I was a bit nervous for this confluence of dozens of creatives and a confined space in which to coexist but it was honestly incredible. The ship’s 2nd Mate, Barbara, told me on one of our last evenings – when I was pressing her about interpersonal drama and why there wasn’t that much of it – that she suspects there is a subconscious understanding of all on-board that the choices you make in relation to how you behave towards your fellow shipmates has more weight.
So you pull yourself in and treat everyone as though you will have to see them all day every day for two weeks, which you will. This was a very insightful and deeply true sentiment, and is something I keep coming back to.
Treat your neighbor as yourself, really. Just in boat-speak.
There were so many moments of generosity, connection and understanding that felt both shocking because of the brevity of our shared experience and completely natural, also because of the brevity of our shared experience. The new inspirations will, I’m sure, come with time, but in terms of the dynamics of our group during the residency; everyone was always so open to jumping into something impromptu.
Sometimes rather literally, as most of us did a naked polar bear plunge.
Plunge isn’t quite the right word. Maybe polar bear descent. Imagine a smoothly sloping Mediterranean beach and the gentle process of going from shore to sea there. Like that, but freezing. And naked. Except for your socks. How to resist that completely ridiculous pull? We didn’t.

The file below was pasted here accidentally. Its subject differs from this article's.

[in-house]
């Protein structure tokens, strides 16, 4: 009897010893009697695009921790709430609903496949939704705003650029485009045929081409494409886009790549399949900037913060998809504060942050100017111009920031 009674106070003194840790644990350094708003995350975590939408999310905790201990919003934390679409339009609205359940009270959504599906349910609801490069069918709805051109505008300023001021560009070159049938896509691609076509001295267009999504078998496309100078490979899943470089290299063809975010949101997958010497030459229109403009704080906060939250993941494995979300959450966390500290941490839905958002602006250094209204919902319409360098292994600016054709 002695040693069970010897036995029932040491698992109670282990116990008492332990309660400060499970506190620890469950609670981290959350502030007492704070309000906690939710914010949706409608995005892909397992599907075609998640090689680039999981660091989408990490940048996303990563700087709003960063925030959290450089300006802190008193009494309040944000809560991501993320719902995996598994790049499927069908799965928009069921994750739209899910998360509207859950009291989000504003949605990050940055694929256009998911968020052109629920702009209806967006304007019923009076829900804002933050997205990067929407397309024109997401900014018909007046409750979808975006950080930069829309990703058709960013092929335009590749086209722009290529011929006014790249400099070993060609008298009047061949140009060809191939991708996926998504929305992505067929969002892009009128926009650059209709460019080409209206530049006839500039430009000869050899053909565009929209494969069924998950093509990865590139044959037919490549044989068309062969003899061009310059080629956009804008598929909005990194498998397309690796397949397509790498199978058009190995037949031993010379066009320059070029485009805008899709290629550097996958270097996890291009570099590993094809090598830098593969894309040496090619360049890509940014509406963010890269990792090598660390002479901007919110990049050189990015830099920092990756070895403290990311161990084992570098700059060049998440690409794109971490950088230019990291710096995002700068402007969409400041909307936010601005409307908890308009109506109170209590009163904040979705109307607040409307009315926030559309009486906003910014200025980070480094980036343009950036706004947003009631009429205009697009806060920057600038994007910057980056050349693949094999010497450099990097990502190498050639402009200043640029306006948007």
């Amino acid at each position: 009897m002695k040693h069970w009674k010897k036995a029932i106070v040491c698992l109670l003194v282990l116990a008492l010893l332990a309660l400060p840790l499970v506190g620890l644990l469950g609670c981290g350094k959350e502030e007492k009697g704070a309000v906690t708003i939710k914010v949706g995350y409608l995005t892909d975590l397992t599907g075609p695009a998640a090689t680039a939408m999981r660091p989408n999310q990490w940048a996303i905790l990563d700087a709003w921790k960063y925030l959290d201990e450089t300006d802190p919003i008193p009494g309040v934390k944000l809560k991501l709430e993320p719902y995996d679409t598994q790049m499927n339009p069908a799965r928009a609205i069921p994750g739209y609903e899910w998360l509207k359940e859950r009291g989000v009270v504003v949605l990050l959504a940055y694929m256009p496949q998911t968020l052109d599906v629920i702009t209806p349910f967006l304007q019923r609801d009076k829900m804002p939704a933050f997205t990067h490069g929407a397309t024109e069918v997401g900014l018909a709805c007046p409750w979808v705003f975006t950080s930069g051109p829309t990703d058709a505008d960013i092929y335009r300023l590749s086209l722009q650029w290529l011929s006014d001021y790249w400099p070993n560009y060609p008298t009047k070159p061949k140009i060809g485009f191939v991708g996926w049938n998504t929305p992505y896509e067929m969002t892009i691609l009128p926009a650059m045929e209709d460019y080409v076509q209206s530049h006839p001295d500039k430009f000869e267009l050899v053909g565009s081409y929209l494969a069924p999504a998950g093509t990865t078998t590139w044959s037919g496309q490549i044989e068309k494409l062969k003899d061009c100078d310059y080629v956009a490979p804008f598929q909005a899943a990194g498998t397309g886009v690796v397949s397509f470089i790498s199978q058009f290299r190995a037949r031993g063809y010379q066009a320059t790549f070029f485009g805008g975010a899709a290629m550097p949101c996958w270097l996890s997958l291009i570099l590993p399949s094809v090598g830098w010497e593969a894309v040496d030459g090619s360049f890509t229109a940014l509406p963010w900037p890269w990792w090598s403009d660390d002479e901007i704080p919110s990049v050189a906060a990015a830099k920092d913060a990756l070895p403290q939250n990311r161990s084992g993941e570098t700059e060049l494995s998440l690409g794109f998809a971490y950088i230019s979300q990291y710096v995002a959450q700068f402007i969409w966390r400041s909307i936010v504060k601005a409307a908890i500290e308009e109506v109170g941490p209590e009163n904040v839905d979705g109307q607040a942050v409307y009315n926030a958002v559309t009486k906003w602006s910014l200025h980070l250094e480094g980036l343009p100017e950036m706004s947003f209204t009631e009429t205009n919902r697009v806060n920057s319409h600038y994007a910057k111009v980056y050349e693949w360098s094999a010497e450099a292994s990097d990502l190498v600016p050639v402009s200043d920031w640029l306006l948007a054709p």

Wearable houses; let´s get into formation
You brought a new body of work to the arctic which was quite a risk, you call them your wearable houses. What are they and how challenging was it to apply the theoretical plans in an environment as the Arctic?
My wearable houses, now titled Procession, are five house-shaped sculptures designed to be worn and manipulated by volunteers or performers, but can also be displayed in a gallery setting. The houses were created by draping layers of white nylon and Tyvek embellished with gold appliques over engineered alloy frames, and lit from within using LED lights. All designed to fit inside a suitcase when disassembled.
I can say that testing parts in a freezer only goes so far. The lights worked, thankfully, but also were much less frequently used than I anticipated. Almost every joint broke at least once. Thank goodness for tape and glue. The wind venting, developed during a workshop with architecture students at the University of Liverpool School of Architecture, ended up being a hugely important element of the work.